It is estimated that more than 630 000 children and adolescents present to emergency departments (EDs) each year in the United States after sustaining a traumatic brain injury (TBI), with the vast majority of these categorized as mild TBI, also commonly referred to as concussion.1,2 This is likely a significant underestimation of the true burden of mild TBI because many patients may seek care in nonemergency settings (such as physician offices) and are not routinely captured in systematic databases, whereas other patients with mild TBI may be evaluated on the sidelines of athletic events by nonphysicians or never seek care. In a consensus statement of the International Conference on Concussion in Sport,3 mild TBI or concussion was defined as “a complex pathophysiological process affecting the brain, induced by biomechanical forces caused either by a direct blow to the head, face, neck or elsewhere on the body with an ‘impulsive’ force transmitted to the head” resulting in a “rapid onset of short-lived impairment of neurological function” that largely reflects a “functional disturbance rather than a structural injury and, as such, no abnormality is seen on standard structural neuroimaging studies.”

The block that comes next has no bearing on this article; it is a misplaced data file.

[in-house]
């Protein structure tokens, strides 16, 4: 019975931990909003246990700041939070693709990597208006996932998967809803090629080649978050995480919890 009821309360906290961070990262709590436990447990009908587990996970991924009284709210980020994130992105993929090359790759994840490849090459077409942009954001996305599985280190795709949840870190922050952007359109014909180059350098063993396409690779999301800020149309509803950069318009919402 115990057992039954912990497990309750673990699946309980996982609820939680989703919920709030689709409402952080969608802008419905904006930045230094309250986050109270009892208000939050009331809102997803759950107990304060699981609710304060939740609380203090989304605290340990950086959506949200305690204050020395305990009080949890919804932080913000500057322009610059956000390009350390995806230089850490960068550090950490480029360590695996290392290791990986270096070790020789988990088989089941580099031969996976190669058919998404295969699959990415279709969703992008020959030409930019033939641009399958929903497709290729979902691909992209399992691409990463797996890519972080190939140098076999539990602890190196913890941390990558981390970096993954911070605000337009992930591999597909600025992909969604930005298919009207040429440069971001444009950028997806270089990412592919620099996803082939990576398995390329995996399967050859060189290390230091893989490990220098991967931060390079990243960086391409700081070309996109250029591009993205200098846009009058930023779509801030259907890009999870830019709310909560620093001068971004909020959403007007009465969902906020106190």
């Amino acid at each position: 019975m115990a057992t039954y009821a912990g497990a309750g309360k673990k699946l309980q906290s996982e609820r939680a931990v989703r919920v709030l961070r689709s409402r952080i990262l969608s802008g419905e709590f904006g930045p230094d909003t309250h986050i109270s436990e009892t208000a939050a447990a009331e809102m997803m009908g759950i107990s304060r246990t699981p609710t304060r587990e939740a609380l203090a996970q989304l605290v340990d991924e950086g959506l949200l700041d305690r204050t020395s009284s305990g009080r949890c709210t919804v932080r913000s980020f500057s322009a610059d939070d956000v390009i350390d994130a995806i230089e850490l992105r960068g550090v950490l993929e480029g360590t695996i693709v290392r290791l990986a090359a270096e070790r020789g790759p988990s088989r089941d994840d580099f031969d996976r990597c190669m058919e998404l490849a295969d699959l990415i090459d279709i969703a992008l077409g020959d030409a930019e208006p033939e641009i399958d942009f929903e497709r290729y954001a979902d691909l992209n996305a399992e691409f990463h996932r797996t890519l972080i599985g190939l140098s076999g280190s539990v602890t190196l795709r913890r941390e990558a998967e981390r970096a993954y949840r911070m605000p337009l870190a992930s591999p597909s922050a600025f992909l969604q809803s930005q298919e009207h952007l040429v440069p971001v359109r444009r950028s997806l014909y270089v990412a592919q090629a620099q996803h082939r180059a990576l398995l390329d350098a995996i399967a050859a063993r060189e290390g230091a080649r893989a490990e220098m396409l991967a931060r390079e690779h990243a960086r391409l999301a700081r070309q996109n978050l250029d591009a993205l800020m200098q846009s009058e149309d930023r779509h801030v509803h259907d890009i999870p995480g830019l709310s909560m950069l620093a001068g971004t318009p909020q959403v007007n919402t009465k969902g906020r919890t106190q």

Babcock L, Kurowski BG. Identifying Children and Adolescents at Risk for Persistent Postconcussion Symptoms. JAMA. 2016;315(10):987–988. doi:10.1001/jama.2016.1276
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